The Rev. Carmarion D. Anderson is a trans woman known for many things in Dallas: minister, mom and activist.
Anderson grew up in Dallas in a strict Pentecostal family. She had a calling to the ministry at a young age, but she said her gender identity prevented her from ministering at the church she grew up in when she came out as trans to her family at 16.
She was kicked out her house and shut off from her church, as both her biological and spiritual family disowned her for acknowledging who she was.
“It made me a stronger person,” she said. “I knew that [the church] was my life, my passion, but I could no longer not be myself.”
Anderson then began her transition and remained active in her faith at other churches. She is now a minister at Living Faith Covenant Church and is the south regional minister for the national group TransSaints of The Fellowship of Affirming Ministries.
Her experience got her involved with Black Transmen Inc. She’s known its founder Carter Brown for 15 years and is the inspiration for the group’s creating an equivalent component Black Transwomen Inc, which will be launched at the organization second annual Transgender Advocacy Conference from March 13-17 in Dallas.
Anderson said Brown focused on the black male trans community because that was his life, but over time she recognized a need to expand the organization to include the trans sisterhood.
“It made a wonderful friendship,” she said about her and Brown’s love of activism. “I got involved because I believed there should be a balance in terms of the transgender community.”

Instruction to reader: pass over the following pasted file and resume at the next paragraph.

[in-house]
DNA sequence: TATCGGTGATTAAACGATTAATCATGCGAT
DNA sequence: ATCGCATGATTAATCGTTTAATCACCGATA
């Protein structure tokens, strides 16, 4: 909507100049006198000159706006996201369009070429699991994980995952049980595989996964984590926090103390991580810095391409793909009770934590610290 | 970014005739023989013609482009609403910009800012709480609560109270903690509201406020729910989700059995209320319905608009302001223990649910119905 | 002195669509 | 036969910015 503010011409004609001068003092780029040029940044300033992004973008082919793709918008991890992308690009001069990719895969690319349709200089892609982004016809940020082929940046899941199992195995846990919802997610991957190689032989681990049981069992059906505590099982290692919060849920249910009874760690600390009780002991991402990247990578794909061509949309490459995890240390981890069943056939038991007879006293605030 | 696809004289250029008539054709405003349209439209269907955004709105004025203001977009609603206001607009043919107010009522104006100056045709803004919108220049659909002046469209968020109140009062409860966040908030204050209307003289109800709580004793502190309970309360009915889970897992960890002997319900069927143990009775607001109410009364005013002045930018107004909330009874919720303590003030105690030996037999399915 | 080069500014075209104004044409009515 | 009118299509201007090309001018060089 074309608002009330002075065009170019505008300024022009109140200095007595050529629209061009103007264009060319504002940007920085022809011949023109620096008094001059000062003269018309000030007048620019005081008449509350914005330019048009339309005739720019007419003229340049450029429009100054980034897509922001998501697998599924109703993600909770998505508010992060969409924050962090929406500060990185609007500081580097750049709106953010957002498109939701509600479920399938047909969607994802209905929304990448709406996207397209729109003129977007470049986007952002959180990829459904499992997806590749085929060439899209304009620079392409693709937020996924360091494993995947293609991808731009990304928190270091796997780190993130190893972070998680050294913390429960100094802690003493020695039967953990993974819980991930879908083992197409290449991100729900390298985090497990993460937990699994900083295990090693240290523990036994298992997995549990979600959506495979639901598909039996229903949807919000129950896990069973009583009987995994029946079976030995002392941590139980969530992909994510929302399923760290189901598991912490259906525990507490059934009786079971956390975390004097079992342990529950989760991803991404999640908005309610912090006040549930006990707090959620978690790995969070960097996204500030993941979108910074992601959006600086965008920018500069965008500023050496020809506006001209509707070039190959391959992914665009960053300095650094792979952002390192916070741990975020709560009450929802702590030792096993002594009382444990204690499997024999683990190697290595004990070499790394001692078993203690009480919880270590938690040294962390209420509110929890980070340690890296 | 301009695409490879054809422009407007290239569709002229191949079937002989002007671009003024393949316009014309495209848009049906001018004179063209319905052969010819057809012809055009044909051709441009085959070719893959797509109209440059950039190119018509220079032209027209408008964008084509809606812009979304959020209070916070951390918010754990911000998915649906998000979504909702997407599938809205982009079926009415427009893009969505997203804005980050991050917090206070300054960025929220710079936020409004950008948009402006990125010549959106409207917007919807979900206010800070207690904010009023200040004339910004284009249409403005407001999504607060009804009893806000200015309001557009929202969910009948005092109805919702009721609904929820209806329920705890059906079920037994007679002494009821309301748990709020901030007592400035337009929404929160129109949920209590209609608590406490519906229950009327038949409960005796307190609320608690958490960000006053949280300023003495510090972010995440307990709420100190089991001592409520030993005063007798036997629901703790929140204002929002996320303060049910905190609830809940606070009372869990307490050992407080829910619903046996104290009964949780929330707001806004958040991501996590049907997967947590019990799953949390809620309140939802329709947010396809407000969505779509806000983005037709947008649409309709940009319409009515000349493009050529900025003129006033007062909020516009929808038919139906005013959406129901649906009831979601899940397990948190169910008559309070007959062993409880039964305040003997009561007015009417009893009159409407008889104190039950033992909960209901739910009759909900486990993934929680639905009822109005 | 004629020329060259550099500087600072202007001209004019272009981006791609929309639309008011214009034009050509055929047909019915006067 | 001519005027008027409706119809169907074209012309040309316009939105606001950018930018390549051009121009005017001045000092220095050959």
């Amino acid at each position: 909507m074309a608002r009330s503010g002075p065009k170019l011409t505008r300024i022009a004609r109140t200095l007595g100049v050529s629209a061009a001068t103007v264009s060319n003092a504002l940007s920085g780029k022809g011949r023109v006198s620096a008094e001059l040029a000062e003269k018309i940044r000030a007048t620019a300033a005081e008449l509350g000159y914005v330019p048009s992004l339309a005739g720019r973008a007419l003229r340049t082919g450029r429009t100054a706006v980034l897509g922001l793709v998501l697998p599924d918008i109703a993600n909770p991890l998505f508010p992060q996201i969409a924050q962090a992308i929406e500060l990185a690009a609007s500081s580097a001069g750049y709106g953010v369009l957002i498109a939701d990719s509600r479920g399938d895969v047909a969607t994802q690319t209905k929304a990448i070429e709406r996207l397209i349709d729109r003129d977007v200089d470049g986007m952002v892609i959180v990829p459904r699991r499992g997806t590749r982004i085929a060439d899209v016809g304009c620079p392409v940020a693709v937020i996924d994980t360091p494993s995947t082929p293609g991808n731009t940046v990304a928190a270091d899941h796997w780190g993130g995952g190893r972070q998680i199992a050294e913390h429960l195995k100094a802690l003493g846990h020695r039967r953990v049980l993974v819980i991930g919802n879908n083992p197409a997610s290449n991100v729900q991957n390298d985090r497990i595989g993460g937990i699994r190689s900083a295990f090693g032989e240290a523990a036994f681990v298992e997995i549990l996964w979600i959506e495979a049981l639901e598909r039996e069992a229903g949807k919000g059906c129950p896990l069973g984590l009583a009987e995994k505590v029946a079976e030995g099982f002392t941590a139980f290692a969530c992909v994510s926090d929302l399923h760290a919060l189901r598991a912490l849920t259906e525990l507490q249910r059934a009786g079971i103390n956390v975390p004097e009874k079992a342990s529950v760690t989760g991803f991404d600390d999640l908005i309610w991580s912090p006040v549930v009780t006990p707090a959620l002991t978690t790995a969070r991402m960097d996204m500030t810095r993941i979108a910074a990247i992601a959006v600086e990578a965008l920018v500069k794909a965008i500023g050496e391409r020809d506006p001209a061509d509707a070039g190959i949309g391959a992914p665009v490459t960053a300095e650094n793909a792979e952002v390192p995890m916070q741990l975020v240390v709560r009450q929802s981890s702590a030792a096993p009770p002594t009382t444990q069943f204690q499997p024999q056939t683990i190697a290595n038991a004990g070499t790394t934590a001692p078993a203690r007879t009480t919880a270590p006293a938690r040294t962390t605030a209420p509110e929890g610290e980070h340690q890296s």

Brown said he was excited to launch the women’s portion of the organization, which started last summer as a result of conversations about expanding the group’s reach.
He said the five-day conference is already larger than last year, with 221 people registered, compared to 186 people who attended last year. Those who attend will also experience a broader and more diverse conference, as workshops will span health and educational issues to how to be an LGBT ally and handling workplace issues. Night events during the conference will range from a talent show to a ball and pageant.
The focus of this year’s conference will build upon last year’s work, which inspired people to become leaders in their community. Now, Brown said the shift will be discovering who people are as leaders with the theme, “The Power of You.”
“Our focus is establishing a knowledge of who we are to create change,” he said.
Oliver Blumer, regional coordinator for Transgender Education Network of Texas, said most transgender conferences focus on primarily trans women without a focus on different ethnicities. He said attending the conference last year brought a different kind of excitement to a trans conference because of the diverse culture that’s represented.
“It’s a whole different feeling,” he said. “They [the organizers] bring a compassion to a community that’s less visible.”
Blumer said the conference isn’t just for trans people, encouraging family members, friends and supporters of the LGBT community to attend, as workshops will focus on several issues. He said City Council members and City Manager Mary Suhm should attend, as well as council candidates. People can register for one day or just the Saturday banquet March 16.
For more information about the conference, go here.